The American Legislative Exchange Council (ALEC) is an organization that brings together state legislators and private businesses to conduct and promote free-market, limited-government, state-level legislative proposals and ideas. ProPublica published a “Step-By-Step Guide to Understanding ALEC’s Influence on Your State Laws” in August 2011.
The group recently has come under intense criticism from left-of-center groups for its support of Florida’s “Stand Your Ground” law. Past financial supporters like The Gates Foundation, Coca-Cola, McDonald’s and Blue Cross and several other companies announced they will end their financial support. In response ALEC announced it would refocus on economic issues and drop some of its social and other non-economic issues.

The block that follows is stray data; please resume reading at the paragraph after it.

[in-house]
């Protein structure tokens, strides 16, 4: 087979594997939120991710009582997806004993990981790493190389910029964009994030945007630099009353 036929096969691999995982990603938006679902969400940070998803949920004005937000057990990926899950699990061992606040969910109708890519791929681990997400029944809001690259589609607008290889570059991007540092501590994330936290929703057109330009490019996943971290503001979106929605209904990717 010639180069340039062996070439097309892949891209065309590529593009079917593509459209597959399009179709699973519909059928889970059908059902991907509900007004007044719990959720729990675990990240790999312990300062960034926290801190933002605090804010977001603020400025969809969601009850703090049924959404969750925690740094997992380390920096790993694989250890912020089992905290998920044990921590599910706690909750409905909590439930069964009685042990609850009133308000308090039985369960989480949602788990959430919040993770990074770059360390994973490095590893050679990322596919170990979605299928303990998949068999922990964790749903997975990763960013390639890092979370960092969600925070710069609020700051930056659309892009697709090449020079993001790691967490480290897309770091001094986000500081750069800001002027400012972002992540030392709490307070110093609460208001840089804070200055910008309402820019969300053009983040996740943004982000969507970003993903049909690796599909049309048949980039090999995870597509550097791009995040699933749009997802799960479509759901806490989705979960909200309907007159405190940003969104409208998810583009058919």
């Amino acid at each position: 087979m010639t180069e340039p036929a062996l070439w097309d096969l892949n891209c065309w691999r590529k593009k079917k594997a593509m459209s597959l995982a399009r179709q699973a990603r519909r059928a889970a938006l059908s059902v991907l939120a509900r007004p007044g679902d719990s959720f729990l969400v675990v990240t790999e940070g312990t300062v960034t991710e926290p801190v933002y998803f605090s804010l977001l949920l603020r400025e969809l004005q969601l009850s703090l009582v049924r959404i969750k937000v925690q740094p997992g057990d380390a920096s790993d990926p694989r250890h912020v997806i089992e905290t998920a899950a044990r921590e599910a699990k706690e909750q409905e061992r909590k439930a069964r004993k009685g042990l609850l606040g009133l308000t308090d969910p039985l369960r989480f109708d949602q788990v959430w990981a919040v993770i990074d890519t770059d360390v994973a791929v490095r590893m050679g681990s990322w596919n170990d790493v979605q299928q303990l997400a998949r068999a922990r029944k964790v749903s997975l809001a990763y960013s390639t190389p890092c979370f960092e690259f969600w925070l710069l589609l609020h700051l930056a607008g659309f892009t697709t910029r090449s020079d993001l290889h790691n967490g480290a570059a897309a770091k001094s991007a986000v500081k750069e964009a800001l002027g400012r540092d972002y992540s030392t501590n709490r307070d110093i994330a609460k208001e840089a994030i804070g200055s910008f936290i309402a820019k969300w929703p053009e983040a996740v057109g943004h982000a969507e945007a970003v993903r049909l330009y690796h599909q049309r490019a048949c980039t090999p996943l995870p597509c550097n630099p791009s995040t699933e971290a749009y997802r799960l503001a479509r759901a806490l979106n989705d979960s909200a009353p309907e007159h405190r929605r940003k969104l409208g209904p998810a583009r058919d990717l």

ALEC’s website states it covers “a variety of economic issues of importance to the American people, including job creation and growth, state tax issues and budget solvency, education and healthcare reforms, corrections and reentry programs, civil justice reforms, and sound energy and environmental solutions.”
I was curious about what ALEC had to say about transportation policy. It is, after all, an economic issue:
- Rough roads cost people more in vehicle maintenance: “Rough roads add an average of $335 to the annual cost of owning a car – in some cities an additional $740 more – due to damaged tires, suspensions and reduced fuel efficiency. Learn more from the 2009 “Rough Roads” report (53-page PDF).